Selling race and God during GE13: a discourse-historical analysis of editorials and columns in mainstream Malay- and English-language newspapers during the 13th general election in Malaysia
2018-09-18T15:15:35Z (GMT) by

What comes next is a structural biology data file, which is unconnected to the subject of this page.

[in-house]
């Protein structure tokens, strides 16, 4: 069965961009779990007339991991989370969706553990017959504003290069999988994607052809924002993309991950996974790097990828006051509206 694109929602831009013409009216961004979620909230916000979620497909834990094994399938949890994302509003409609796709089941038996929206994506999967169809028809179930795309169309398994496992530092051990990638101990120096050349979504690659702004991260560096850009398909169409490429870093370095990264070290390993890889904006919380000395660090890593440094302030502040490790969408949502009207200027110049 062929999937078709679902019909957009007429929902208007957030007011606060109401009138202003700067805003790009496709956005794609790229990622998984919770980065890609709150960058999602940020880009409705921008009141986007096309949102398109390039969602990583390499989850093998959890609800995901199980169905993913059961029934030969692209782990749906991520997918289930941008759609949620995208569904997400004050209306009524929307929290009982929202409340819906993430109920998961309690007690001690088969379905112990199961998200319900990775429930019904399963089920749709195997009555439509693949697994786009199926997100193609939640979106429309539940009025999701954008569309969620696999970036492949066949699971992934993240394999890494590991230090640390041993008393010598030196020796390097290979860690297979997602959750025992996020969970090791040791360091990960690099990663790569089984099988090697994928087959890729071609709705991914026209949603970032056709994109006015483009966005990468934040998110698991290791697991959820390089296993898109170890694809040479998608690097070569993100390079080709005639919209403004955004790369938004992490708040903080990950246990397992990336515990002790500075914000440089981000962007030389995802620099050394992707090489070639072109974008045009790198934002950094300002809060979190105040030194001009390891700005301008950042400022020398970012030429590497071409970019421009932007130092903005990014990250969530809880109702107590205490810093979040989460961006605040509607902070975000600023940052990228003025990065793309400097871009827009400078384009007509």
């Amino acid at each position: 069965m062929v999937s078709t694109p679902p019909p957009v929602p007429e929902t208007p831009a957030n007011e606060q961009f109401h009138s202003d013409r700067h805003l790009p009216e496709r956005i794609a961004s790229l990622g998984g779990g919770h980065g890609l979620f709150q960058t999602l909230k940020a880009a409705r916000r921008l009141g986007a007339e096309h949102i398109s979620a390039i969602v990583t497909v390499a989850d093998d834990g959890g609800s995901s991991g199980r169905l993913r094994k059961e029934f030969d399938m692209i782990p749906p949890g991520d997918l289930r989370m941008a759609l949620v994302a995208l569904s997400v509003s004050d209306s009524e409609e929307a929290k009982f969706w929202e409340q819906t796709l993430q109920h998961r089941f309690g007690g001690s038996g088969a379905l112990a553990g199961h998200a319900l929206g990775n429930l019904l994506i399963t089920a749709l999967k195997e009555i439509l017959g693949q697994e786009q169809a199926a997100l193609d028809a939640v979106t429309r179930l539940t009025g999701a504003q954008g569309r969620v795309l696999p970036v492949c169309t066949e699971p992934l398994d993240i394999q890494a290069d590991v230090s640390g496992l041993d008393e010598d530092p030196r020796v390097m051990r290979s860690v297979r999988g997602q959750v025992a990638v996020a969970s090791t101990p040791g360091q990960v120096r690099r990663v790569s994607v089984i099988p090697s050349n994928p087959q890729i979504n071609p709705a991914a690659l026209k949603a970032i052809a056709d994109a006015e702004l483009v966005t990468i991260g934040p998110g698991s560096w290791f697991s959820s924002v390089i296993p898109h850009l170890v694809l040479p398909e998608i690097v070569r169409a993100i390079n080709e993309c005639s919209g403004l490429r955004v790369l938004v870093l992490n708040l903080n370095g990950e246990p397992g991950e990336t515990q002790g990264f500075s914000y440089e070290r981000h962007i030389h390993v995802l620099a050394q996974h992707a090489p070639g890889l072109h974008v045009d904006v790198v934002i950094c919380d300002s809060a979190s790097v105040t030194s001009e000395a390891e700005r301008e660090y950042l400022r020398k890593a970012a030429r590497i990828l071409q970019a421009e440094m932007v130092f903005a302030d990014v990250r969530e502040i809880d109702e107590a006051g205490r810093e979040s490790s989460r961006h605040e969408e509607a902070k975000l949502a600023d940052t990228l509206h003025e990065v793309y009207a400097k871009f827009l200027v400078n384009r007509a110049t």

This thesis conducts a critical analysis of editorials and columns in mainstream newspapers during Malaysia's 13th General Election (GE13) campaign. In a country that practises parliamentary democracy but simultaneously observes a close cooperation (Mustafa, 2010, p. 51) between the ruling party and the mainstream press, this study explores the links between the two. The thesis demonstrates the continuing power of the mainstream press in the country. It also explores how a so-called parliamentary democracy can lead to authoritarian rule, as well as the role of the press in this process. Adhering to Critical Discourse Analysis (CDA) principles, the thesis describes and explains how particular relations of power are enacted, reproduced and legitimized within government-owned media, in this case Malaysia where control is institutionalized. This study specifically focuses on the discursive strategies of legitimation in editorials and columns, and how they present particular narratives or arguments in the interests of the powerful. The thesis offers a greater understanding of the deep ideological structures of mainstream newspapers and, in particular, their construction and (de)legitimisation of the government and opposition during the GE13 campaign. This investigation draws on various methods, from quantitative content analysis to the Discourse-historical Approach (DHA), and insights from a range of disciplines, to examine the discursive features of mainstream newspapers discourse during the GE13 campaign. The main contributions of the thesis are on theoretical, methodological and empirical grounds. It contributes to the body of knowledge on political communication research by focusing on the Asian-Malaysian context and moving away from Western-centric models that often overlook the key element of culture. The application of the DHA provides a novel and valuable contribution to the understanding of Malaysian election communication discourse through its interdisciplinary methods and analyses. The empirical investigation provides conclusive evidence that revolves around the issues of the perversion of developmental journalism, race/ethnicity, Islam and its abuses, as well as change and time. This thesis also reviews and reveals the extent to which the press in Malaysia is controlled, dominated and manipulated, thereby challenging those, including the ruling elite, who have claimed that Malaysia is a democratizing nation state.